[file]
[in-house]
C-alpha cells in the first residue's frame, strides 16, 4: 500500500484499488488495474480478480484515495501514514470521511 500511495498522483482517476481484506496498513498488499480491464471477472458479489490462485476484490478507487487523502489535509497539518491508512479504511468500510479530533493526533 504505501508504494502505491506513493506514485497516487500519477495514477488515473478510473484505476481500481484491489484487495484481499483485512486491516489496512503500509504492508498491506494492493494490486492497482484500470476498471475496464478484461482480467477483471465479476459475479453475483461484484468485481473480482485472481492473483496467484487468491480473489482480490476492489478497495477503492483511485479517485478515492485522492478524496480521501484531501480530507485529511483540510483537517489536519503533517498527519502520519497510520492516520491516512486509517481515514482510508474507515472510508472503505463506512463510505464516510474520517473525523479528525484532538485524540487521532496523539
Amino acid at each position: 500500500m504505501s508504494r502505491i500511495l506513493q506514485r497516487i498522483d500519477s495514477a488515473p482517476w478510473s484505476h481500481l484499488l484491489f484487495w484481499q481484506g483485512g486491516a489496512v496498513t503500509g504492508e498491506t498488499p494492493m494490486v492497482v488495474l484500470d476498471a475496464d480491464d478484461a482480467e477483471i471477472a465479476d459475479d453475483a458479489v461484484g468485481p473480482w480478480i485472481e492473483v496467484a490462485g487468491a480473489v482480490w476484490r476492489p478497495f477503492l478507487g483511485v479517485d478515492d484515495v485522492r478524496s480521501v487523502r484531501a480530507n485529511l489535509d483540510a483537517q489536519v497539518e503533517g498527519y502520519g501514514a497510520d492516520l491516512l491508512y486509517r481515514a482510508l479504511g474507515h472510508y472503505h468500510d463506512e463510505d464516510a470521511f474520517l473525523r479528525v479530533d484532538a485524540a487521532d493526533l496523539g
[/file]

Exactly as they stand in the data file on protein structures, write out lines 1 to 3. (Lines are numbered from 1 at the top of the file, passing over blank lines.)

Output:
[in-house]
C-alpha cells in the first residue's frame, strides 16, 4: 500500500484499488488495474480478480484515495501514514470521511 500511495498522483482517476481484506496498513498488499480491464471477472458479489490462485476484490478507487487523502489535509497539518491508512479504511468500510479530533493526533 504505501508504494502505491506513493506514485497516487500519477495514477488515473478510473484505476481500481484491489484487495484481499483485512486491516489496512503500509504492508498491506494492493494490486492497482484500470476498471475496464478484461482480467477483471465479476459475479453475483461484484468485481473480482485472481492473483496467484487468491480473489482480490476492489478497495477503492483511485479517485478515492485522492478524496480521501484531501480530507485529511483540510483537517489536519503533517498527519502520519497510520492516520491516512486509517481515514482510508474507515472510508472503505463506512463510505464516510474520517473525523479528525484532538485524540487521532496523539
Amino acid at each position: 500500500m504505501s508504494r502505491i500511495l506513493q506514485r497516487i498522483d500519477s495514477a488515473p482517476w478510473s484505476h481500481l484499488l484491489f484487495w484481499q481484506g483485512g486491516a489496512v496498513t503500509g504492508e498491506t498488499p494492493m494490486v492497482v488495474l484500470d476498471a475496464d480491464d478484461a482480467e477483471i471477472a465479476d459475479d453475483a458479489v461484484g468485481p473480482w480478480i485472481e492473483v496467484a490462485g487468491a480473489v482480490w476484490r476492489p478497495f477503492l478507487g483511485v479517485d478515492d484515495v485522492r478524496s480521501v487523502r484531501a480530507n485529511l489535509d483540510a483537517q489536519v497539518e503533517g498527519y502520519g501514514a497510520d492516520l491516512l491508512y486509517r481515514a482510508l479504511g474507515h472510508y472503505h468500510d463506512e463510505d464516510a470521511f474520517l473525523r479528525v479530533d484532538a485524540a487521532d493526533l496523539g